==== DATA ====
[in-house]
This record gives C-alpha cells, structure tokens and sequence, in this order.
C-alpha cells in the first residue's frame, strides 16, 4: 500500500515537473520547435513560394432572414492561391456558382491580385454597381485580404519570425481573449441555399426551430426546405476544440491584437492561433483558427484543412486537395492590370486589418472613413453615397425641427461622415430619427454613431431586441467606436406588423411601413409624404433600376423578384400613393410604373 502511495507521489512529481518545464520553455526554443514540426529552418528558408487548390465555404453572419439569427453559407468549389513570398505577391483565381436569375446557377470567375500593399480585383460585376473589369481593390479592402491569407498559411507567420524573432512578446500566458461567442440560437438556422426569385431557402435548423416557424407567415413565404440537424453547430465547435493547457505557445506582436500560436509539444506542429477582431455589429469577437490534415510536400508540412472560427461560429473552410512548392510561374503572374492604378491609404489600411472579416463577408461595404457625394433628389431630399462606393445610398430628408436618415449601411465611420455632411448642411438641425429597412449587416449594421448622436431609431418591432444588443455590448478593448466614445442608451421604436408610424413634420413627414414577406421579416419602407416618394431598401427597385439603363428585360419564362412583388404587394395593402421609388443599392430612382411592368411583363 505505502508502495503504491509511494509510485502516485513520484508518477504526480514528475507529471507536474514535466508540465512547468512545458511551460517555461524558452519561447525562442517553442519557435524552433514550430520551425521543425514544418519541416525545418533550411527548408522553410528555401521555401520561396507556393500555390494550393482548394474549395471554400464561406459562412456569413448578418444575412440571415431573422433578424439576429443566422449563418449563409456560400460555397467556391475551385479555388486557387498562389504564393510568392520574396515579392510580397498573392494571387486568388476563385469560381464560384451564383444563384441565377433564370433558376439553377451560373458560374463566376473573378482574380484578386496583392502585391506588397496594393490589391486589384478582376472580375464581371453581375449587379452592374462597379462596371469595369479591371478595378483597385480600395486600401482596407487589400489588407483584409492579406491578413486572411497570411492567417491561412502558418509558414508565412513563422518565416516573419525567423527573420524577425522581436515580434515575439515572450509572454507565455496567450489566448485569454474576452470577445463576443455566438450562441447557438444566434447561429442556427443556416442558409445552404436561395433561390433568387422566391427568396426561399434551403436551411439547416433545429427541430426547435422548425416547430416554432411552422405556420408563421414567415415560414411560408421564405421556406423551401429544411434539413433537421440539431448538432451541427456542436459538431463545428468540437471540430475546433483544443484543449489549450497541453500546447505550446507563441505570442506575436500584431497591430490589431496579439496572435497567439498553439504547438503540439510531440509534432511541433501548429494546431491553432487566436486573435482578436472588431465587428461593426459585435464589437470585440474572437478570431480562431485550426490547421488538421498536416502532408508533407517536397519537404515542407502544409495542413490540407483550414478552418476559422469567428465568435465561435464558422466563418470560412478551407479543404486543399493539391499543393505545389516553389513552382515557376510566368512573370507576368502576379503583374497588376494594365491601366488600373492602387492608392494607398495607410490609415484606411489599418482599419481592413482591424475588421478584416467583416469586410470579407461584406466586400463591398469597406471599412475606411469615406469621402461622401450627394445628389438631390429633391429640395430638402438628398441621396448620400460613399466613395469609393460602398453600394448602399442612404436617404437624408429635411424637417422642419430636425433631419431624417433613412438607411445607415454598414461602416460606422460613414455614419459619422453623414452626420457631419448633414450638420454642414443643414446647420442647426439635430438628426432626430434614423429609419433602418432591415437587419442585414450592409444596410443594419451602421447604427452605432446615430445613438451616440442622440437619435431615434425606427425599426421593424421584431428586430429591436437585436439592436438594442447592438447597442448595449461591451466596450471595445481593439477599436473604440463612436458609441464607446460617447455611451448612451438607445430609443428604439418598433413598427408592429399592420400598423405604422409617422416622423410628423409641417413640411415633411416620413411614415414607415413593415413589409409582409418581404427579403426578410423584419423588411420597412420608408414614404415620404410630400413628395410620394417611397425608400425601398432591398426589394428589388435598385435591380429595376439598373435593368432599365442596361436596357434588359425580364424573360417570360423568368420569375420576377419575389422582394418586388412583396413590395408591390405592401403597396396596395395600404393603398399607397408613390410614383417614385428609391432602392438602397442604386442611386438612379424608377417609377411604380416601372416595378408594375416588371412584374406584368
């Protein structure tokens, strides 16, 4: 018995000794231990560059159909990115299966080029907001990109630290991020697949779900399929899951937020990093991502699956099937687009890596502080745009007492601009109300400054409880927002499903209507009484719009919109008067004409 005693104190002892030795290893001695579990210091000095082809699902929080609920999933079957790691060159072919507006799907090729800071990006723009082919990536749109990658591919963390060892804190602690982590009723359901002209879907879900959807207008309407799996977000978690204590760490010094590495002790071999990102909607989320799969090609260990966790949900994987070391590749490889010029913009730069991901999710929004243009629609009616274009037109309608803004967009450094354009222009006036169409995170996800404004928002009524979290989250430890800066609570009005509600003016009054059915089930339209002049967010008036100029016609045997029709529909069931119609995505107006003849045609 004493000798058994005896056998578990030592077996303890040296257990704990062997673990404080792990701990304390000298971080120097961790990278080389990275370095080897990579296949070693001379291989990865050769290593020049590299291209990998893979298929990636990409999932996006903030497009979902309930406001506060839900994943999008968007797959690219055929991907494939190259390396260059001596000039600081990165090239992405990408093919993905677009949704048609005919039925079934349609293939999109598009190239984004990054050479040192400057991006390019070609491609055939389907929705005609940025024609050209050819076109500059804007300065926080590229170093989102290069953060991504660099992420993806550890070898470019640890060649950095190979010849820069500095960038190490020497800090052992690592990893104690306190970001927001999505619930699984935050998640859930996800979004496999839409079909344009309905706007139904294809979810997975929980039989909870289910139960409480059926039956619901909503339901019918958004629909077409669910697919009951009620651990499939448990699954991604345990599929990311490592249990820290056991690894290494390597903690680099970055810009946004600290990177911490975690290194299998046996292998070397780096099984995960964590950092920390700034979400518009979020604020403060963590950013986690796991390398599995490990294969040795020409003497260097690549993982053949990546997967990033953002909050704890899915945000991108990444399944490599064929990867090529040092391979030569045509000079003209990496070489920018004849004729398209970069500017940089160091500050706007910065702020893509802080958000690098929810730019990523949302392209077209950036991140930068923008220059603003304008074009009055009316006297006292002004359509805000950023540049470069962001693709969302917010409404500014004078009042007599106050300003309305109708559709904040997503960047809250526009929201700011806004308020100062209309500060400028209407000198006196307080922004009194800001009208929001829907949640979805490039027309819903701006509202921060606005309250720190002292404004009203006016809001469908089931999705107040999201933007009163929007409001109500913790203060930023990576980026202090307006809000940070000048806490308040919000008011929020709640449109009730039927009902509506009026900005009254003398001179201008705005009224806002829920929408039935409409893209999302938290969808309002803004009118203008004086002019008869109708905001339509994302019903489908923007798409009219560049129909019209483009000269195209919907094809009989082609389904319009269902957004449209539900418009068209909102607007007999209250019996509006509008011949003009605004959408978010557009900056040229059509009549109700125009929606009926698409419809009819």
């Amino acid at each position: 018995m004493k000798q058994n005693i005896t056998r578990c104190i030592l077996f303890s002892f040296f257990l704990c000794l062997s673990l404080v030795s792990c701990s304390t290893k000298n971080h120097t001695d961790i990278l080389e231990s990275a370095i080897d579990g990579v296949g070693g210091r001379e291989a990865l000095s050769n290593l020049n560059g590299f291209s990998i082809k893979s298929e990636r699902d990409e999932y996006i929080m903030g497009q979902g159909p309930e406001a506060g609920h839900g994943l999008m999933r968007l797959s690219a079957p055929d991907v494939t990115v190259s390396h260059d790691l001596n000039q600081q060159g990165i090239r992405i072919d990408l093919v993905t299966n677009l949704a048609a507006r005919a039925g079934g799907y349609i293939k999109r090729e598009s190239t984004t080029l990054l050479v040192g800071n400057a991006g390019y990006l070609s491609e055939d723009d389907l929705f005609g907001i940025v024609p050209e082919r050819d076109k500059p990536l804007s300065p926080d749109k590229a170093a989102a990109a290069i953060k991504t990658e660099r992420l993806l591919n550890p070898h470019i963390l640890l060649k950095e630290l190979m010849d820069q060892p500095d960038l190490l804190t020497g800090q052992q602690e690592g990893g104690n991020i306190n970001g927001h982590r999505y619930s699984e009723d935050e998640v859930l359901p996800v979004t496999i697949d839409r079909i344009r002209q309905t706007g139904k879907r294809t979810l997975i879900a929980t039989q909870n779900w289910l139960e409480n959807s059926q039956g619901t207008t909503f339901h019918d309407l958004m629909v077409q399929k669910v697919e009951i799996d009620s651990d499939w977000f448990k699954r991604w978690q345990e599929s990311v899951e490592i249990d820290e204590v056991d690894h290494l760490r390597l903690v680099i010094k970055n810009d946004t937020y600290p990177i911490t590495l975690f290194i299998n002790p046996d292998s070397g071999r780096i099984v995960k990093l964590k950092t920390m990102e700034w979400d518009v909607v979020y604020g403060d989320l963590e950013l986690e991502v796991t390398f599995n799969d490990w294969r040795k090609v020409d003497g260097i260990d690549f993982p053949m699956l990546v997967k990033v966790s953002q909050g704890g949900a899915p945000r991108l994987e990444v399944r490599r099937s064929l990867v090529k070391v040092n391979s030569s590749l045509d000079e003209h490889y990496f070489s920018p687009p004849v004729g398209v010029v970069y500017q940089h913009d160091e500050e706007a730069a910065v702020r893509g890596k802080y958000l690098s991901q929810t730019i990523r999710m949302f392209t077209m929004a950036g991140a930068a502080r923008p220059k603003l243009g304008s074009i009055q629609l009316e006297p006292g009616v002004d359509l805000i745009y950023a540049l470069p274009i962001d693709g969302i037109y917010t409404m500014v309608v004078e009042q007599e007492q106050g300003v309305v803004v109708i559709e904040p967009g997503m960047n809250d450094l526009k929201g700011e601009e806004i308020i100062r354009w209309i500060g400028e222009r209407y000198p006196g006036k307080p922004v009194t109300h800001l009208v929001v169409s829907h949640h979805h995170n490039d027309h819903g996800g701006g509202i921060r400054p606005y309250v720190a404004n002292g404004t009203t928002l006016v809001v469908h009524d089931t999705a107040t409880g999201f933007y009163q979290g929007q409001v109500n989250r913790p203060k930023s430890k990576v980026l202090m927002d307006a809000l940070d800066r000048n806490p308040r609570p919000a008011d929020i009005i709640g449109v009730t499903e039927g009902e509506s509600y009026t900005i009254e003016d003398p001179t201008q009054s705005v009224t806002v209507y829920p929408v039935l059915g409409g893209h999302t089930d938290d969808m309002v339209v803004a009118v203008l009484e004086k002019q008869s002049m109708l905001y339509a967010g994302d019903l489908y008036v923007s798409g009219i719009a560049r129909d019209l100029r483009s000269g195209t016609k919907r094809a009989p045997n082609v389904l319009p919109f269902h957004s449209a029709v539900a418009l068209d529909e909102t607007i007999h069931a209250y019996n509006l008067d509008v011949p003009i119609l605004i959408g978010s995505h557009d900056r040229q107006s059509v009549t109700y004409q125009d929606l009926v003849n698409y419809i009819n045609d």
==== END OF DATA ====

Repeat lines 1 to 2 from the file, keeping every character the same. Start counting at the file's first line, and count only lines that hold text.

[in-house]
This record gives C-alpha cells, structure tokens and sequence, in this order.